We now write a KCL equation for the remaining unsolved node, b. Node voltage vb is the independent variable.
The current (blue arrow) flowing into node b from the 20Ω resistor can be written as +(140vb)20.
The current in the 6Ω and 5Ω resistors instantly goes into the equation as vb6 and vb5.
We have just one node to deal with, node b. KCL says the sum of the currents flowing into node b=0.
+(140vb)20vb6vb5+18=0
This is pretty cool. Without too much effort, we have one equation with one unknown. When we did this in a previous article using just the fundamental laws, we had to manage 10 equations with 10 unknowns.

Find the node voltages

Our system of equations happens to be just one equation. Let's solve it to find the node voltage.
+14020vb20vb6vb5=18
vb20vb6vb5=187
(36010601260)vb=25
vb=25(6025)
vb=60V

Solve for unknown currents using Ohm's Law

Now we have both node voltages, and we can solve for all the unknown currents using Ohm's Law.
i20Ω=(vavb)20=(14060)20=4A
i6Ω=vb6=606=10A
i5Ω=vb5=605=12A
Ta daaa! Done. The circuit is analyzed.

Steps in the Node Voltage Method

  • Assign a reference node (ground).
  • Assign node voltage names to the remaining nodes.
  • Solve the easy nodes first, the ones with a voltage source connected to the reference node.
  • Write Kirchhoff's Current Law for each node. Do Ohm's Law in your head.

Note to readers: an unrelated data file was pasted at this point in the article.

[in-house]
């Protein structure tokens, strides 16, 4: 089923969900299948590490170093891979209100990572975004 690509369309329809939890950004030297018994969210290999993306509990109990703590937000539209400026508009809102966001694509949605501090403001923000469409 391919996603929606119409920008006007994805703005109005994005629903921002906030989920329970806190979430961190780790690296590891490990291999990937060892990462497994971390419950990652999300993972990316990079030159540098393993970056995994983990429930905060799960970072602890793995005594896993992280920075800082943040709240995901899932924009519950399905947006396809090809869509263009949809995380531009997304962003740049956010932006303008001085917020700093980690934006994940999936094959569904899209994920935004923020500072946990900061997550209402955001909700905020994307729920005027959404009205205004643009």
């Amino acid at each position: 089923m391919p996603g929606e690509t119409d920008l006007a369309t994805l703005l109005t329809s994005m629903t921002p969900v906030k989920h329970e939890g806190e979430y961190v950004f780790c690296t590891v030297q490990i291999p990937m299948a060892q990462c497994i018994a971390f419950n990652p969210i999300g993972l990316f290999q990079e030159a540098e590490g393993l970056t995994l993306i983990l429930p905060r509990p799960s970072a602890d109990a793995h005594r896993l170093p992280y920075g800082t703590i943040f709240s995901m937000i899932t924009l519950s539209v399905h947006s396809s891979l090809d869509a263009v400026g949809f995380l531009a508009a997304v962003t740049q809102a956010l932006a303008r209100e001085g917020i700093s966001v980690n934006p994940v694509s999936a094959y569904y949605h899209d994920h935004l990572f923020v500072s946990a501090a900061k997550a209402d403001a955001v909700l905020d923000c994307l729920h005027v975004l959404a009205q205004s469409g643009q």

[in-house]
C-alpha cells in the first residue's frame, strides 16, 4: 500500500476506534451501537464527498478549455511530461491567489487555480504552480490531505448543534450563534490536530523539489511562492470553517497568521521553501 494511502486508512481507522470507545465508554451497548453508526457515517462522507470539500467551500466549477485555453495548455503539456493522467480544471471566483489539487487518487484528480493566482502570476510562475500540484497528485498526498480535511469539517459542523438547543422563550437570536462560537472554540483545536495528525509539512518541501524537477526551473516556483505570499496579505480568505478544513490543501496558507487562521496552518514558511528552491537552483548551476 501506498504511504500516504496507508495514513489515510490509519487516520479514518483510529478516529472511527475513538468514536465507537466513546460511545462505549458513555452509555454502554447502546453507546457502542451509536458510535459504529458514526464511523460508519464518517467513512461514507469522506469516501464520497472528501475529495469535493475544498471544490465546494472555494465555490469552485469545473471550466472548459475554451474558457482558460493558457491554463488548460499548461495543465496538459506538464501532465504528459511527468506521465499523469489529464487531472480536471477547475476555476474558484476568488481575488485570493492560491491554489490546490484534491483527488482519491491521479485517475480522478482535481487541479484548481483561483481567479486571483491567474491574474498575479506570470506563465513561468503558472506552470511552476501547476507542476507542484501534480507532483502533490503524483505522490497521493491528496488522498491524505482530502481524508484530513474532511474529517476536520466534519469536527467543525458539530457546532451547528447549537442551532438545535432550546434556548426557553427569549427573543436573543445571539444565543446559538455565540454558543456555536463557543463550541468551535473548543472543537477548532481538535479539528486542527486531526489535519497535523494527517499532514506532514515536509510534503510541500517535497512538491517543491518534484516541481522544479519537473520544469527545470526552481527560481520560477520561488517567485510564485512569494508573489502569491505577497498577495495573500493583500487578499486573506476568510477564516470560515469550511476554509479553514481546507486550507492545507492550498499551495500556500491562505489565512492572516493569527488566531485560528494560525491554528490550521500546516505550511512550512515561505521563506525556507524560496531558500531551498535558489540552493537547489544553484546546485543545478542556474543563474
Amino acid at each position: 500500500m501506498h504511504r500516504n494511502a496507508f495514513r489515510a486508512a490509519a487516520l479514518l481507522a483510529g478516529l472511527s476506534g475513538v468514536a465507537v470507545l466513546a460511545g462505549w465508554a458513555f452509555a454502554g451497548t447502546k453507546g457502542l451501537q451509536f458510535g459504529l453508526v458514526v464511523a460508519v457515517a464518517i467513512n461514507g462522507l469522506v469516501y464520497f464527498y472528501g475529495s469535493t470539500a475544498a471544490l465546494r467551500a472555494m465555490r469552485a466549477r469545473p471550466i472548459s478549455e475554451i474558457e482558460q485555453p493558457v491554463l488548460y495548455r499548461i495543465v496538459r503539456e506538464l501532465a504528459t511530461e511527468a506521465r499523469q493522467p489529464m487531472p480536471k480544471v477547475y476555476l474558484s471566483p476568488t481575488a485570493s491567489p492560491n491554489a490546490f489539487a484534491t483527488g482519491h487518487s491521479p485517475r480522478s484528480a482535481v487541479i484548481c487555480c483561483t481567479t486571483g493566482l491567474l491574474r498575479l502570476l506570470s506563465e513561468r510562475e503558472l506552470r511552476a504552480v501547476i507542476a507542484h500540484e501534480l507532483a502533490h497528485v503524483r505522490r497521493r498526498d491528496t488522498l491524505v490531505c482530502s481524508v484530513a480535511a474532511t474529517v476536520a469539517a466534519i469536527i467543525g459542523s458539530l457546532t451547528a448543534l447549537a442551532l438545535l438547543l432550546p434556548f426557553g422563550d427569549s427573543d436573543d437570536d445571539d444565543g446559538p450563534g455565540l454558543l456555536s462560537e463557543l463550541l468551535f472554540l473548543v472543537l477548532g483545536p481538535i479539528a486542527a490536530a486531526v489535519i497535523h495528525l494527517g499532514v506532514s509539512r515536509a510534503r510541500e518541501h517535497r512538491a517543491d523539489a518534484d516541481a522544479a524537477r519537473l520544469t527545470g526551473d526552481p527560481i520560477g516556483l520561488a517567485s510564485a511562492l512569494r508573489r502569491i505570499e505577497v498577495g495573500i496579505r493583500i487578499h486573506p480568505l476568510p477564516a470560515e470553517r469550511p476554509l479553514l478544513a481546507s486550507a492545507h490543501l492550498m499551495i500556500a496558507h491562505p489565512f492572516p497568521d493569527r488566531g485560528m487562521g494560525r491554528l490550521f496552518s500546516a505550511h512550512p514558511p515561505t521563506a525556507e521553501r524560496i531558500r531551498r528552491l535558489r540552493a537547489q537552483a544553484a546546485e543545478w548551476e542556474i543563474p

• Solve the resulting system of equations for all node voltages.
  • Solve for any currents you want to know using Ohm's Law.

Reflection: Is the Node Voltage Method magic?

The Node Voltage Method seems like a lot less work than creating, managing, and solving a system of 2E independent equations with 2E unknown voltages and currents. Is the Node Voltage Method magic?
No, there is no magic. The Node Voltage Method is simply a cleverly organized way to approach the same 2E equations. The main innovations are,
  • We convinced ourselves we can do Ohm's Law in our heads. We did this while writing the KCL equations. And as we finished up, we used Ohm's Law again to find element currents, which didn't seem like much of a chore. Telling ourselves Ohm's Law is simple makes half of the independent equations seem like not such a big deal.
  • Using the concept of node voltage instead of element voltage is a brilliant move that basically annotates the KVL equations right on the schematic, so we don't have to write KVL equations.
  • We recognize that a few node voltages have trivial solutions, the ones connected to a voltage source whose other terminal is ground. This knocks out one or two equations.
  • What remains is the few KCL equations at the non-trivial nodes.

How did the Node Voltage Method get the KVL equations to "go away"?

With the Node Voltage Method, we don't even bother to write down the KVL equations. Let's write them anyway and see why.